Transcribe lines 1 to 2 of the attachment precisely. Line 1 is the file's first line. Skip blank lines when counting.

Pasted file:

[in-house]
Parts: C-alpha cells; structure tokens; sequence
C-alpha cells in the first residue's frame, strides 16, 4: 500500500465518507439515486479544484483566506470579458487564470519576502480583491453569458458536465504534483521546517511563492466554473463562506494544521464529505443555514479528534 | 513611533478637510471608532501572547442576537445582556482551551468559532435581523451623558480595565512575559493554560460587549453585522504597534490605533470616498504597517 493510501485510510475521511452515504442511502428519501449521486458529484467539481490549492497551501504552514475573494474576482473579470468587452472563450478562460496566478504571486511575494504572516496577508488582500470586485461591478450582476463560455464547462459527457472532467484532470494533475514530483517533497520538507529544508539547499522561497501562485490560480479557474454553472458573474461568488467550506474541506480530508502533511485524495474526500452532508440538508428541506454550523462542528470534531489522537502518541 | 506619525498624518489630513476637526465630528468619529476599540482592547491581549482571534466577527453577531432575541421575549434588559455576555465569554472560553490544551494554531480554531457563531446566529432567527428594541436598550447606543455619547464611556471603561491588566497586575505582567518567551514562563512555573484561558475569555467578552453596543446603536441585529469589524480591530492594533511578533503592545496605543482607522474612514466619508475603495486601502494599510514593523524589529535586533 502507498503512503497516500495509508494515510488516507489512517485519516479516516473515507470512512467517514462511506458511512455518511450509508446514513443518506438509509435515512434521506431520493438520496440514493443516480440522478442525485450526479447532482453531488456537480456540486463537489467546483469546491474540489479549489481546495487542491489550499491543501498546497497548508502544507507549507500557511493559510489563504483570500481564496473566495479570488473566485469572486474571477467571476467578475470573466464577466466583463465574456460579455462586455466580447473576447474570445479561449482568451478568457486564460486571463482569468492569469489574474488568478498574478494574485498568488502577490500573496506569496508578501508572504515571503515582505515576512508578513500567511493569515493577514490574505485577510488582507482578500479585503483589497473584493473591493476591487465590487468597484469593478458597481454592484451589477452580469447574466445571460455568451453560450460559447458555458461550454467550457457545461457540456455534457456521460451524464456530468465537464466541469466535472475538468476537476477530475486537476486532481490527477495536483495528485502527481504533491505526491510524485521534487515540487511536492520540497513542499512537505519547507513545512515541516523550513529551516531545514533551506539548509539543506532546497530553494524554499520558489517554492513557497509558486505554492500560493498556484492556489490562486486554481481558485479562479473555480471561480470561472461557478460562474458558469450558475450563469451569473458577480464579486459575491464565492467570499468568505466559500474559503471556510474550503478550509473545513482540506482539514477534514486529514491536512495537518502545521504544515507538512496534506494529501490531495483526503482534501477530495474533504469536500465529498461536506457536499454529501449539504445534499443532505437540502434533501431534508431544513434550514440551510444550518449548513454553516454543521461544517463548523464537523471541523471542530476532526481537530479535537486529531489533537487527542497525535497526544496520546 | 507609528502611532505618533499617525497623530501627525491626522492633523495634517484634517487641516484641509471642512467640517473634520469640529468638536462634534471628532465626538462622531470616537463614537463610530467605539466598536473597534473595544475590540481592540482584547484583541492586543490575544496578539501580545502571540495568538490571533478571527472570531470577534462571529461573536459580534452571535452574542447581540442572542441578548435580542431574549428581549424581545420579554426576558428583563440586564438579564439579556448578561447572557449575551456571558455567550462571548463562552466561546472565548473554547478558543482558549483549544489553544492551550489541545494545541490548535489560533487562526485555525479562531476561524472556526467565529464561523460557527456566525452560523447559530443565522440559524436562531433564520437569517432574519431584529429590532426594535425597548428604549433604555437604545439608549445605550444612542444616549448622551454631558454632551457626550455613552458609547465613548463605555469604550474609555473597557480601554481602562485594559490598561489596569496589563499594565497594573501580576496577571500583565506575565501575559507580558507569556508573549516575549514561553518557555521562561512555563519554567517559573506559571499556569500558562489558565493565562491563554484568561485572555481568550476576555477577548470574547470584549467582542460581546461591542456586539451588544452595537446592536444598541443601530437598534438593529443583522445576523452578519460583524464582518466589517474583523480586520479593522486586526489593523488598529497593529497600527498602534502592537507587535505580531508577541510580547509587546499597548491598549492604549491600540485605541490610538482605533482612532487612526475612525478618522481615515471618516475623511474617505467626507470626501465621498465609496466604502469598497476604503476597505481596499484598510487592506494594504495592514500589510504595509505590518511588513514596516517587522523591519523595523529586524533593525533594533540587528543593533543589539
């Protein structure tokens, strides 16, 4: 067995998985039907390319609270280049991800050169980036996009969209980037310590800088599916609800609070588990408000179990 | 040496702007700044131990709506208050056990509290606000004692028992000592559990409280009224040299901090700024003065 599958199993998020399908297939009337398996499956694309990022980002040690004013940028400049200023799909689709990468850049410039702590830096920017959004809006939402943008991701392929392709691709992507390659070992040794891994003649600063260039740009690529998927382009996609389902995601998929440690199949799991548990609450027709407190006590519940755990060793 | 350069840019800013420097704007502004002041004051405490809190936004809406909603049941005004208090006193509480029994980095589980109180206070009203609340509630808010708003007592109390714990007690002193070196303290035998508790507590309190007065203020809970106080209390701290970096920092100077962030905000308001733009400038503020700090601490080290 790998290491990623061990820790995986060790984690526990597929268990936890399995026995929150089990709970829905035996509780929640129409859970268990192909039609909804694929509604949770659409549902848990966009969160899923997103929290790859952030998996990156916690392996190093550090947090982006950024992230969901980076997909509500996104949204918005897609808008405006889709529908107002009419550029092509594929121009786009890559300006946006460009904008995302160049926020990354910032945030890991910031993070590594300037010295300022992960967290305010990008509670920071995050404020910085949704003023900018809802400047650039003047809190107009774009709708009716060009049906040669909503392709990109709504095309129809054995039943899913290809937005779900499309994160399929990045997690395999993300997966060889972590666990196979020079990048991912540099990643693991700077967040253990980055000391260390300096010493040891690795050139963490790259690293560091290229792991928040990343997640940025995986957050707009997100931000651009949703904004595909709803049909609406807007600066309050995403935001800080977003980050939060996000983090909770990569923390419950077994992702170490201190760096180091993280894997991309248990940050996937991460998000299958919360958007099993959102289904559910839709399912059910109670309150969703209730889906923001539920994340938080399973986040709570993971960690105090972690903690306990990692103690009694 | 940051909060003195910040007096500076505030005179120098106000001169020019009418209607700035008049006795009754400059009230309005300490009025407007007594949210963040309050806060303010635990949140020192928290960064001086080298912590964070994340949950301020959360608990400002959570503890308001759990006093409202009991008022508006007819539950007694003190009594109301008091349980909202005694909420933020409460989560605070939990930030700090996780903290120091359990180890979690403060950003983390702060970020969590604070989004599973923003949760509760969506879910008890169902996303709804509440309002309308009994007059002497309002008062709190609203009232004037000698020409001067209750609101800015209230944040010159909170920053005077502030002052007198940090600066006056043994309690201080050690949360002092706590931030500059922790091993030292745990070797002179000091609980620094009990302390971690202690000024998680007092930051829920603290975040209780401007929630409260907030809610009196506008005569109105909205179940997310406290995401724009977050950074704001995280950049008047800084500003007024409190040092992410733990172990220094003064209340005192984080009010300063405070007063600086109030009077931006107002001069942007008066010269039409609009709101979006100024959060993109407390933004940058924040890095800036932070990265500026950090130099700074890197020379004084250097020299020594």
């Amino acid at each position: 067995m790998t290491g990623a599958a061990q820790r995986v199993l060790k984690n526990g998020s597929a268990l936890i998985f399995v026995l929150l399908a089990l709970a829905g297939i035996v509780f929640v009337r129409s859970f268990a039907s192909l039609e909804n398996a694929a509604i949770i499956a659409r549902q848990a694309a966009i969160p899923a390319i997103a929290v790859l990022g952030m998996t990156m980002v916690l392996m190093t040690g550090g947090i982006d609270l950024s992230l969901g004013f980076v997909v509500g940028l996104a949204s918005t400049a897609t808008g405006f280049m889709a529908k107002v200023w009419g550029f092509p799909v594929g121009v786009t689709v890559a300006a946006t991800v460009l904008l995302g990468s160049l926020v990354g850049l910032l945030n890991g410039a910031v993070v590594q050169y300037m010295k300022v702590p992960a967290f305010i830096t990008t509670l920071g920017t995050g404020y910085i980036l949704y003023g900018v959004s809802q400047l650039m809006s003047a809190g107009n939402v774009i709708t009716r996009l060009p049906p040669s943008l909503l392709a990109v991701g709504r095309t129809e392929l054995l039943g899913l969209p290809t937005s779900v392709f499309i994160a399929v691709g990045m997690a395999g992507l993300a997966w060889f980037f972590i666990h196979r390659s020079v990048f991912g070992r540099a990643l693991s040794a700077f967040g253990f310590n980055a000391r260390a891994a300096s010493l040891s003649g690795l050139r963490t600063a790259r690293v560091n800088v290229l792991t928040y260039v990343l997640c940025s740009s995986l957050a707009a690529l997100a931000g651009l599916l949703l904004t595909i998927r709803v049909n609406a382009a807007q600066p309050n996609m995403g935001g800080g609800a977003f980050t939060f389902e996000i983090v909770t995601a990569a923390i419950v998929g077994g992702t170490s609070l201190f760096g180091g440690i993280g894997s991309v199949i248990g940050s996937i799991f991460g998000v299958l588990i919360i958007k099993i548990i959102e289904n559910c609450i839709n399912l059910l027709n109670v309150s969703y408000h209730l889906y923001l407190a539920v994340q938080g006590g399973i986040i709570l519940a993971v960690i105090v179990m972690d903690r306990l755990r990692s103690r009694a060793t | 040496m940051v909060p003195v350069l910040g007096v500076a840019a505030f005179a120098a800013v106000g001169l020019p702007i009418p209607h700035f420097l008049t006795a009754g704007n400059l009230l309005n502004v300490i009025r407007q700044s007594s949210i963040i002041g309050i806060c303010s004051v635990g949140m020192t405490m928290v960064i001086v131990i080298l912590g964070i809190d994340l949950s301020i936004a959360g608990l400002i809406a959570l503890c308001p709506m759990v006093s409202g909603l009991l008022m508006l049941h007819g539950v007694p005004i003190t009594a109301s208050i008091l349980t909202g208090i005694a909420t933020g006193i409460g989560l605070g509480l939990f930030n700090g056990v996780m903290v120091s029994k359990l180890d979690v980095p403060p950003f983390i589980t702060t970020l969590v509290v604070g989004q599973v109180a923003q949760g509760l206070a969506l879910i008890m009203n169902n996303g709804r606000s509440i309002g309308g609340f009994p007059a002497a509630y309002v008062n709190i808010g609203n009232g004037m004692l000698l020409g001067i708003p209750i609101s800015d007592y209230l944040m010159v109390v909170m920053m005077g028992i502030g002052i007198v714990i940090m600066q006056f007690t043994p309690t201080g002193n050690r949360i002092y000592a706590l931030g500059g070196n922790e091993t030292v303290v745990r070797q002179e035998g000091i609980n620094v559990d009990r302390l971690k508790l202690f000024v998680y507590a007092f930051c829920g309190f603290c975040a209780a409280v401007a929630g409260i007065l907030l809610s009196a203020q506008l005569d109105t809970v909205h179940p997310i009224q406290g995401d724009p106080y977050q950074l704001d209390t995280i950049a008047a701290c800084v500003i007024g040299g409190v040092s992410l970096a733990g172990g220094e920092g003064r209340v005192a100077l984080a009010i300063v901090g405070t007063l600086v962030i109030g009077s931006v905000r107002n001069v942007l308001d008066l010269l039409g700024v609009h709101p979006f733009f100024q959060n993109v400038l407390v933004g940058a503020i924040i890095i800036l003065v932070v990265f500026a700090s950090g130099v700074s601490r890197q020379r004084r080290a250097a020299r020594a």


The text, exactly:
[in-house]
Parts: C-alpha cells; structure tokens; sequence